Schoolteachers ‘defenceless’ against violent students / News / The Foreigner

Schoolteachers ‘defenceless’ against violent students. Norway’s teachers are falling victim to violence from pupils because of limited powers, reports say. “I hear of about teachers who get chairs, stones and books thrown at them by students, or who are being hit or kicked. Violence perpetrated by students against teachers has certainly not decreased in recent years,” Knut Myhrer, teachers’ safety delegate in Oslo’s schools, tells Aftenposten. Two teachers were tried last year after being involved with physical fights with disruptive pupils. They were acquitted following testimony they acted in self-defence.

norwayschoolviolence, violentpupilsnorway, limitedschoolteacherpowers



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Schoolteachers ‘defenceless’ against violent students

Published on Monday, 16th January, 2012 at 21:10 under the news category, by John Price   .

Norway’s teachers are falling victim to violence from pupils because of limited powers, reports say.

School lockers (illustration photo)
School lockers (illustration photo)
Photo: wired_gr/Flickr


“I hear of about teachers who get chairs, stones and books thrown at them by students, or who are being hit or kicked. Violence perpetrated by students against teachers has certainly not decreased in recent years,” Knut Myhrer, teachers’ safety delegate in Oslo’s schools, tells Aftenposten.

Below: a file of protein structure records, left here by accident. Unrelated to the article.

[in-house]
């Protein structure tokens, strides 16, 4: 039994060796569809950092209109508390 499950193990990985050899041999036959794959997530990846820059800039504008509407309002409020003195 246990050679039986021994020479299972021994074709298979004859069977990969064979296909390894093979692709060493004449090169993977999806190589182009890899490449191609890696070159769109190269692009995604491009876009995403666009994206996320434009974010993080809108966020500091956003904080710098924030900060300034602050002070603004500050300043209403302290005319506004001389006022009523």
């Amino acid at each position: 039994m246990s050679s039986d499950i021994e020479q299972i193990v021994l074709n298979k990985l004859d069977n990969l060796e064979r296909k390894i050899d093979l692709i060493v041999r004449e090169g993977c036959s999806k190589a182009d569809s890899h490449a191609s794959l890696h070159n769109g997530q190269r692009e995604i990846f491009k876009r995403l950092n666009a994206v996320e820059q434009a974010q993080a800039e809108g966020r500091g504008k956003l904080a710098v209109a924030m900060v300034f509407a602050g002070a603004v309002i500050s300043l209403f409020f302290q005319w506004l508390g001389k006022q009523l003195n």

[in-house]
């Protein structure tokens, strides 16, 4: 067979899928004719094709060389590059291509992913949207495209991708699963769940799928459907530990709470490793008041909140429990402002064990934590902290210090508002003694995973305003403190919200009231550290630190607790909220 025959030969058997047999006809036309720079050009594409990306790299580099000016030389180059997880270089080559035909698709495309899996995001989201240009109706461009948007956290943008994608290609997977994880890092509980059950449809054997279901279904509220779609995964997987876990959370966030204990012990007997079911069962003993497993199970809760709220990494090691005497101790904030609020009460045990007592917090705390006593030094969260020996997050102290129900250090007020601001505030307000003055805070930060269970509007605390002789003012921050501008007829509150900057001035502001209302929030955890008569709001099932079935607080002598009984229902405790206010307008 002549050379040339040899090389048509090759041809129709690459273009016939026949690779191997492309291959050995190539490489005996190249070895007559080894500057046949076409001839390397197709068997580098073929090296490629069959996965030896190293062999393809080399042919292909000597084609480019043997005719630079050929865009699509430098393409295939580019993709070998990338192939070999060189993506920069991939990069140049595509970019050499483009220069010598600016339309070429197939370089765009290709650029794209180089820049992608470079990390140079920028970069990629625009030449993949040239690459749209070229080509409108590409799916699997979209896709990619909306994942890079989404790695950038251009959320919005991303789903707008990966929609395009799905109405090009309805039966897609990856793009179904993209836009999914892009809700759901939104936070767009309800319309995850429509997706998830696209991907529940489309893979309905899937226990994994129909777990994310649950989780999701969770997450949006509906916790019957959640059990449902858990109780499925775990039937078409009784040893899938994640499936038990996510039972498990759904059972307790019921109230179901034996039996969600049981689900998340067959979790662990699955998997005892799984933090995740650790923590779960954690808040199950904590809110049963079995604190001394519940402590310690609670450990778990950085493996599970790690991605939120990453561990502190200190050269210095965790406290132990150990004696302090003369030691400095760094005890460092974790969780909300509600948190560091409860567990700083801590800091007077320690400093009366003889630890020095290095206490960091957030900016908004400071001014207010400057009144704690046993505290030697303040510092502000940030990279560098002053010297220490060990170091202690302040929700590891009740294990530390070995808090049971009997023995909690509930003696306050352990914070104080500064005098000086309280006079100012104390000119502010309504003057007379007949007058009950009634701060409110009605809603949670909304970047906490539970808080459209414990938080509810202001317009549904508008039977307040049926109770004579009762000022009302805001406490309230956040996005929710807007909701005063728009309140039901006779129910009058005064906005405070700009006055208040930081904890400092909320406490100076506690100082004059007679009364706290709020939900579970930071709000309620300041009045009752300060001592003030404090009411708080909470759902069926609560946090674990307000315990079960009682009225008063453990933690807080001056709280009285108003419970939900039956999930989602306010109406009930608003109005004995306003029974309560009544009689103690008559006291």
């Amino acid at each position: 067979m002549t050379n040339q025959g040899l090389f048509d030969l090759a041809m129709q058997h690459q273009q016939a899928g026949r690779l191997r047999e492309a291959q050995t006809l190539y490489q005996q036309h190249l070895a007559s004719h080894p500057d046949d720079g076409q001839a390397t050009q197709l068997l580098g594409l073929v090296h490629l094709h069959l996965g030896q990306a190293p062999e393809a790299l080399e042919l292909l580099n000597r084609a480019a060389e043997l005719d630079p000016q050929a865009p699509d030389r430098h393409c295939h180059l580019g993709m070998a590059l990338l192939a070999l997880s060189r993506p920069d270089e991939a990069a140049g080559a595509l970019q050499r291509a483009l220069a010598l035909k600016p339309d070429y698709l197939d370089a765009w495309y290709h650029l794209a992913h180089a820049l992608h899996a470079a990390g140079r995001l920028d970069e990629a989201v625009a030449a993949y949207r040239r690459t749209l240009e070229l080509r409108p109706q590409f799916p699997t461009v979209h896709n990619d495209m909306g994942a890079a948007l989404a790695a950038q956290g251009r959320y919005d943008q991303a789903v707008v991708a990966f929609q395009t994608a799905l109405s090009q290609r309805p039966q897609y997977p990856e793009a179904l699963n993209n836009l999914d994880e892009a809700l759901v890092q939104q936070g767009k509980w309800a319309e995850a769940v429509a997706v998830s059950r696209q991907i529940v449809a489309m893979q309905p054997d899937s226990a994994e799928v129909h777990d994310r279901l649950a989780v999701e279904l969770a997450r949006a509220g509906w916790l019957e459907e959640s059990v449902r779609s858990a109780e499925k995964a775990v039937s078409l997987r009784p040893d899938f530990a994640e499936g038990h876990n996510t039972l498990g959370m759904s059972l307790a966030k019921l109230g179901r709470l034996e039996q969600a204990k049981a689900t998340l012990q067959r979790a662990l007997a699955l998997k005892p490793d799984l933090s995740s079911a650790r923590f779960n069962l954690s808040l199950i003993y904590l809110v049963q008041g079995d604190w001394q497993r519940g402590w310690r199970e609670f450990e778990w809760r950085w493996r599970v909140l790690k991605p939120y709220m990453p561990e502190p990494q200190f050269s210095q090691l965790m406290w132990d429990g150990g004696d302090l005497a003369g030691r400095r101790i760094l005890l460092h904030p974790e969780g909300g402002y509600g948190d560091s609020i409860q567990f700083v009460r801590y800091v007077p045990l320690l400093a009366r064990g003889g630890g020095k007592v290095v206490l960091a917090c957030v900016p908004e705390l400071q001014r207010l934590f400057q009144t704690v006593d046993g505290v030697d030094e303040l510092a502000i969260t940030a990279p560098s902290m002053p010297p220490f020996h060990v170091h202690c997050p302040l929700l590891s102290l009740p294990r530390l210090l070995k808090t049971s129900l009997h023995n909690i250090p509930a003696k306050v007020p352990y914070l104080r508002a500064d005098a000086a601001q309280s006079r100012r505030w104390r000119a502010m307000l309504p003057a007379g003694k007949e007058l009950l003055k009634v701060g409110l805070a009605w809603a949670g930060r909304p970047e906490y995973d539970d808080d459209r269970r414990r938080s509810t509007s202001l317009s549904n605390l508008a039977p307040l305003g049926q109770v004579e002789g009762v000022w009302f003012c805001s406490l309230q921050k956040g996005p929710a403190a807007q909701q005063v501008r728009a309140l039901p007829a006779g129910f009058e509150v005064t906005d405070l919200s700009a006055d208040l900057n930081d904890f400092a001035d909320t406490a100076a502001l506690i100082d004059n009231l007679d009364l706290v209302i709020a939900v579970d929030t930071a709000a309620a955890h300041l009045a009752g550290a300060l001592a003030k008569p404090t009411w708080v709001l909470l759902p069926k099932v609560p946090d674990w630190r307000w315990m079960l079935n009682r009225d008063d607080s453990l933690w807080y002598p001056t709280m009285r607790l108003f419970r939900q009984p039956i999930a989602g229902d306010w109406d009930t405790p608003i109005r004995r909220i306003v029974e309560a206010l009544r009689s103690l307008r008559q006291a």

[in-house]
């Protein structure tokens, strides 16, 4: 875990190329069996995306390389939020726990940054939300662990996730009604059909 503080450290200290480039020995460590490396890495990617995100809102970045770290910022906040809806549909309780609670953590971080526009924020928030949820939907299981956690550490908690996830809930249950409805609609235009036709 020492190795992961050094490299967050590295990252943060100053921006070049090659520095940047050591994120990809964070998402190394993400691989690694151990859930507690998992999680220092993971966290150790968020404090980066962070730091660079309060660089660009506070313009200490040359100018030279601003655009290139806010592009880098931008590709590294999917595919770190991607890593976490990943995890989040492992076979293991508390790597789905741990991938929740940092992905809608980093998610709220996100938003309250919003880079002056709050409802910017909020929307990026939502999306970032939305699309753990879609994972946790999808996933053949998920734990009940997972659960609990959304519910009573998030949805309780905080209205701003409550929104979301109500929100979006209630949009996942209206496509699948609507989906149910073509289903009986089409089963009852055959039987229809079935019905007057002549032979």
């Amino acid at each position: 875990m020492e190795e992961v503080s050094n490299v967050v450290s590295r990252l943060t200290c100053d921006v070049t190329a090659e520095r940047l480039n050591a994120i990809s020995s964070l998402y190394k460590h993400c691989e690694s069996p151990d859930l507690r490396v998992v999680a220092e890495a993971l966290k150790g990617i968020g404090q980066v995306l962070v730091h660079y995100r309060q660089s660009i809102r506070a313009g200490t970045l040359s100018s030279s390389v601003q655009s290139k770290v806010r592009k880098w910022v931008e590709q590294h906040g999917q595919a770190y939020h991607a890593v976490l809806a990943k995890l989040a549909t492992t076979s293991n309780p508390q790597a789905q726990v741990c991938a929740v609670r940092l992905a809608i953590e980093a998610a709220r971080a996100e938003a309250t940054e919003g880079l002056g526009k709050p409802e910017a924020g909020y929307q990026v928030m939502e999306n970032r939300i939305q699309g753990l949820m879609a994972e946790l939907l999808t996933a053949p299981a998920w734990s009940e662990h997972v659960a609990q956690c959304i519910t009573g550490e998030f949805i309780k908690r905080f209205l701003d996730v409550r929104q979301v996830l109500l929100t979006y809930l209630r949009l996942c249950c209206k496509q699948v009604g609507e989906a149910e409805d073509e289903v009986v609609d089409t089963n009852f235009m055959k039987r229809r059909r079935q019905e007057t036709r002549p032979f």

Two teachers were tried last year after being involved with physical fights with disruptive pupils. They were acquitted following testimony they acted in self-defence.

This measure is only one of the few they can use to stop themselves or other pupils being attacked by violent students, says Mr Myhrer.

“Teachers cannot restrain or lay a finger on students according legislation, except in cases where they can prove it was in self-defence. They have no options allowing them to respond to a pupil that acts threateningly.”

He also asserts today’s teachers also have to tackle more of a complex, wider, and varied mixture of psychological and social issues as well as cultural backgrounds than their predecessors. This, combined with fewer treatment options, brings increased challenges.

“A teacher has to report students he/she sees has problems to the principal or Educational Psychology Service. Nonetheless, this doesn’t help because the weaker system means it is teachers who are ultimately given the daily responsibility for them.”

Whilst Deputy Minister of Education and Research Elisabet Dahl is concerned educators do not feel safe at work, declaring school management must tackle the problem, Knut Myhrer explains it has to do with respect for teachers.

“This has been slowly eroded over the past 30-40 years. It’s partly to do with overall societal developments, but the rules have become inverted in favour of the students. Student violence against a teacher without consequences was completely unthinkable back then,” he concludes.



Published on Monday, 16th January, 2012 at 21:10 under the news category, by John Price   .

This post has the following tags: norwayschoolviolence, violentpupilsnorway, limitedschoolteacherpowers.





  
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